This morning, I woke up and my Year of Yes seemed not just impossible, but invisible. Impossible, I can do.  I like impossible.  The quickest way to get me moving is to tell me it can’t be done.  But invisible? Different story. Today I have felt sorrow-blind, widow-blind and, consequently, Yes-blind.


But here’s what I know: I am following the One who can see in the dark.  I am living in relationship with the Light of the Whole Wide World, and though this corner is blind, He sees the entire road.  If I could see, I wouldn’t need Him to lead.  But I can’t, so I do.  I need Him. So much.


Because I have no other weapon to wield, I’m saying Yes to Day 143. The only day I can see.  The only truth I know – that He is good and all He does is beautiful.  He will be beautiful to me and in me and through me. Yes to that truth.  Yes to light.  Yes to life.


Those who walked in the dark have seen a bright light. And it shines upon everyone who lives in the land of darkest shadows. Isaiah 9:2

December 8, 2015 - 10:20 am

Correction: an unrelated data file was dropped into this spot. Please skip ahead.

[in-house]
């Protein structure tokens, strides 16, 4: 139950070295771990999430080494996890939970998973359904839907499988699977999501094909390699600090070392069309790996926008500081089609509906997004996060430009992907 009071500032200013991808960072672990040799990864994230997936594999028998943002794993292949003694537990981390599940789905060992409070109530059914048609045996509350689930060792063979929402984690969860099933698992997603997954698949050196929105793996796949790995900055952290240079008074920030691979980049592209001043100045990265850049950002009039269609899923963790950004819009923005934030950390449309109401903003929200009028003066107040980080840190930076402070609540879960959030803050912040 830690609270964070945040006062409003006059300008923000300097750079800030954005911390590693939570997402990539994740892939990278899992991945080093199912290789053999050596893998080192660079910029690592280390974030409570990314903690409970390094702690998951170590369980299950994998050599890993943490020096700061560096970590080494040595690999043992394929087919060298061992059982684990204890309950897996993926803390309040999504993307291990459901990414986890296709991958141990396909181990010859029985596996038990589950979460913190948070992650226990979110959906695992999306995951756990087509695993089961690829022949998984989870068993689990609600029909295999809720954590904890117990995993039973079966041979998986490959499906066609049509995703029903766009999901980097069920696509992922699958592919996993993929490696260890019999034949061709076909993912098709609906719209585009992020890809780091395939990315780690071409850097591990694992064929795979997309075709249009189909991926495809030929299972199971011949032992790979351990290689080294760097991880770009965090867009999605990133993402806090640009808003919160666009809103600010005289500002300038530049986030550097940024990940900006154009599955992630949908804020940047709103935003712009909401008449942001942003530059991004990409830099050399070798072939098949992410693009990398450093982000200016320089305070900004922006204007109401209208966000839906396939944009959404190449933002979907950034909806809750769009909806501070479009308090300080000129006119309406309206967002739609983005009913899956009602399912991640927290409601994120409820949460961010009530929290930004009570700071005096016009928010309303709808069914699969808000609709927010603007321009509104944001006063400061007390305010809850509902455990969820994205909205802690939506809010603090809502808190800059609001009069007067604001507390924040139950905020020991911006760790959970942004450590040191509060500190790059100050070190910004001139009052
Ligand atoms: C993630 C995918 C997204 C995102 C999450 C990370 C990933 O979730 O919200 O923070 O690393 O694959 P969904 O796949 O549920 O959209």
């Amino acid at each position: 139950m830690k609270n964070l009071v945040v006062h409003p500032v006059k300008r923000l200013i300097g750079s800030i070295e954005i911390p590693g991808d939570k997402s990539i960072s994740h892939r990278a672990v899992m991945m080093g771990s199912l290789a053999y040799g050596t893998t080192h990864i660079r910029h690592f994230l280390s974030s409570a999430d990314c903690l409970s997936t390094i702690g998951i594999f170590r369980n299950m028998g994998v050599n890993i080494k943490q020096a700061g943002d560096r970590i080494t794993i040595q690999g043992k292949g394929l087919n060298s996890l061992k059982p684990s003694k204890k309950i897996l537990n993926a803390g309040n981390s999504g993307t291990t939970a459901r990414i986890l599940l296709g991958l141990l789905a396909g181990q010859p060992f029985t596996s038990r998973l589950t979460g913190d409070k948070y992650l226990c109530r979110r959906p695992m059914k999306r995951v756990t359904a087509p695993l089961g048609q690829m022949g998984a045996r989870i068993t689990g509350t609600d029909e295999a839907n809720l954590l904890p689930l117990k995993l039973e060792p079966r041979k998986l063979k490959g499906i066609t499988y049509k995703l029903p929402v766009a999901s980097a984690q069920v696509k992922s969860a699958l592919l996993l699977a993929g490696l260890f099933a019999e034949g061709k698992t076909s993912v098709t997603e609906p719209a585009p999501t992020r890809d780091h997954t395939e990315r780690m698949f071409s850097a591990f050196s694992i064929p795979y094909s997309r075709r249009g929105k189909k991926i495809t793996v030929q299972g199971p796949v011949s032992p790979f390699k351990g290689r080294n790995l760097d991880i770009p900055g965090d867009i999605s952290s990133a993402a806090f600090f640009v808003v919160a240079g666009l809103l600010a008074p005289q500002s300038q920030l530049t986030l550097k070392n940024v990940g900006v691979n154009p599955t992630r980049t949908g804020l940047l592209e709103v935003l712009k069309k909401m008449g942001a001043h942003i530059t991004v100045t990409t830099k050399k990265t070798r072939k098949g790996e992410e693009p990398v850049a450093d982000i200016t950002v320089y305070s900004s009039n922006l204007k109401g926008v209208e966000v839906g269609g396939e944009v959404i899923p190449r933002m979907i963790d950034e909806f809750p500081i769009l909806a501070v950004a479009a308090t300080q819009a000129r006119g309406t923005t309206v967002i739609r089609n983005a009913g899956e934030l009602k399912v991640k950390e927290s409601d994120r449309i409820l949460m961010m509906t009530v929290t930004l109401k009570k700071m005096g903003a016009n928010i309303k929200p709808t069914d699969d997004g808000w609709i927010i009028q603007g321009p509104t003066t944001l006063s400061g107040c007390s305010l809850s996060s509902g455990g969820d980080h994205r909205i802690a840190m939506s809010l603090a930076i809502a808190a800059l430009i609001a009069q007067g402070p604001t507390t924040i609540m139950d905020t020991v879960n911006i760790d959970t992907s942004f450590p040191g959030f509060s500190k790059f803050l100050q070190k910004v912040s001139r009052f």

Heidi Rowles Friesen - How do you do it? How do you share such beautiful thoughts the pierce me right to the heart in wake of your difficulty? I need to lean into God’s protective arm more than ever today. I appreciate you so much for sharing in your vulnerability. You have given me a gift today. Thank you Bo.

December 8, 2015 - 11:08 am

Patty - Oh my word, this is *exactly* what happened to me yesterday….wrapping presents and the tag–from mom. Not mom and dad. Just mom. You are not crazy or maybe we are both crazy. My 12yr old was actually doing the wrapping–she brought me the pile and there were all the tags filled out “from mom”, and that pit in the stomach sets in. Now I have to finish the rest of the wrapping, she can’t wrap her own presents! I’m right there with you, Bo. Saying yes and clinging to the hope and truth we KNOW… whether I “feel” it at the moment or not I am saying yes.

December 8, 2015 - 5:17 pm

Kathy Dolyniuk - Oh Bo – this brought the tears.